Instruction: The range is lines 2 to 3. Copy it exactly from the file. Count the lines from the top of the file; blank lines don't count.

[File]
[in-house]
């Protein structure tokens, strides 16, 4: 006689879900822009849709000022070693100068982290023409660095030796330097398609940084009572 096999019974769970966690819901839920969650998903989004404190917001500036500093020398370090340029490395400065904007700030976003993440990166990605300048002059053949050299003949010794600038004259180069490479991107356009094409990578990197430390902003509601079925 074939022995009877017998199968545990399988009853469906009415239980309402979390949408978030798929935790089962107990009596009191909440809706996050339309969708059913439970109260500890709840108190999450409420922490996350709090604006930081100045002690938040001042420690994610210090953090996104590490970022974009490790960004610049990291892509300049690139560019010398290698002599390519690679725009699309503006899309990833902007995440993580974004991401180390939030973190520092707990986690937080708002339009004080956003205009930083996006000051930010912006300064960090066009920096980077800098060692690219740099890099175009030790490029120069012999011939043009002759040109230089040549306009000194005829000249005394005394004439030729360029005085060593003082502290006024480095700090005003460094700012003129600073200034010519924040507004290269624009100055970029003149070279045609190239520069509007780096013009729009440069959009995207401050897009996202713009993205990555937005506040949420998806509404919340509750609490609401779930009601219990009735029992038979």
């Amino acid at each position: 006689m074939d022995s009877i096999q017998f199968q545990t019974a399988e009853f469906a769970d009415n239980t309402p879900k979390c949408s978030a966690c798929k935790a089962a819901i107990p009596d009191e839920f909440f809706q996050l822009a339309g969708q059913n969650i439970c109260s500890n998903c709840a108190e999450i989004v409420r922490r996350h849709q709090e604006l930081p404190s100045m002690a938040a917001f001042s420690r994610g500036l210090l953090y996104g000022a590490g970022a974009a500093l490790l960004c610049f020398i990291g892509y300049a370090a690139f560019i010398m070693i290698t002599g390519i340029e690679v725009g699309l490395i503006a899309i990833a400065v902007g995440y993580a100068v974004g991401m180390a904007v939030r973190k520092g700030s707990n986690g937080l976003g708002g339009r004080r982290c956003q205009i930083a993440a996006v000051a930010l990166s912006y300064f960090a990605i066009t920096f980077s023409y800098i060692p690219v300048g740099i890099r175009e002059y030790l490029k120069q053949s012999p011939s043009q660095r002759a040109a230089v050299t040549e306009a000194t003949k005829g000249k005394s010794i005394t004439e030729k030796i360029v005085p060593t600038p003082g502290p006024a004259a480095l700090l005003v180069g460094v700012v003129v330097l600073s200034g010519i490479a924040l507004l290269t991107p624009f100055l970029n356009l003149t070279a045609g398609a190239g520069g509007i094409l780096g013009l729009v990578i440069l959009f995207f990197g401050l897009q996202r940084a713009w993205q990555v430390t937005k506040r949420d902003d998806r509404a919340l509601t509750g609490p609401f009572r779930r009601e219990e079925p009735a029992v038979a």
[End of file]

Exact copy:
């Protein structure tokens, strides 16, 4: 006689879900822009849709000022070693100068982290023409660095030796330097398609940084009572 096999019974769970966690819901839920969650998903989004404190917001500036500093020398370090340029490395400065904007700030976003993440990166990605300048002059053949050299003949010794600038004259180069490479991107356009094409990578990197430390902003509601079925 074939022995009877017998199968545990399988009853469906009415239980309402979390949408978030798929935790089962107990009596009191909440809706996050339309969708059913439970109260500890709840108190999450409420922490996350709090604006930081100045002690938040001042420690994610210090953090996104590490970022974009490790960004610049990291892509300049690139560019010398290698002599390519690679725009699309503006899309990833902007995440993580974004991401180390939030973190520092707990986690937080708002339009004080956003205009930083996006000051930010912006300064960090066009920096980077800098060692690219740099890099175009030790490029120069012999011939043009002759040109230089040549306009000194005829000249005394005394004439030729360029005085060593003082502290006024480095700090005003460094700012003129600073200034010519924040507004290269624009100055970029003149070279045609190239520069509007780096013009729009440069959009995207401050897009996202713009993205990555937005506040949420998806509404919340509750609490609401779930009601219990009735029992038979």
């Amino acid at each position: 006689m074939d022995s009877i096999q017998f199968q545990t019974a399988e009853f469906a769970d009415n239980t309402p879900k979390c949408s978030a966690c798929k935790a089962a819901i107990p009596d009191e839920f909440f809706q996050l822009a339309g969708q059913n969650i439970c109260s500890n998903c709840a108190e999450i989004v409420r922490r996350h849709q709090e604006l930081p404190s100045m002690a938040a917001f001042s420690r994610g500036l210090l953090y996104g000022a590490g970022a974009a500093l490790l960004c610049f020398i990291g892509y300049a370090a690139f560019i010398m070693i290698t002599g390519i340029e690679v725009g699309l490395i503006a899309i990833a400065v902007g995440y993580a100068v974004g991401m180390a904007v939030r973190k520092g700030s707990n986690g937080l976003g708002g339009r004080r982290c956003q205009i930083a993440a996006v000051a930010l990166s912006y300064f960090a990605i066009t920096f980077s023409y800098i060692p690219v300048g740099i890099r175009e002059y030790l490029k120069q053949s012999p011939s043009q660095r002759a040109a230089v050299t040549e306009a000194t003949k005829g000249k005394s010794i005394t004439e030729k030796i360029v005085p060593t600038p003082g502290p006024a004259a480095l700090l005003v180069g460094v700012v003129v330097l600073s200034g010519i490479a924040l507004l290269t991107p624009f100055l970029n356009l003149t070279a045609g398609a190239g520069g509007i094409l780096g013009l729009v990578i440069l959009f995207f990197g401050l897009q996202r940084a713009w993205q990555v430390t937005k506040r949420d902003d998806r509404a919340l509601t509750g609490p609401f009572r779930r009601e219990e079925p009735a029992v038979a």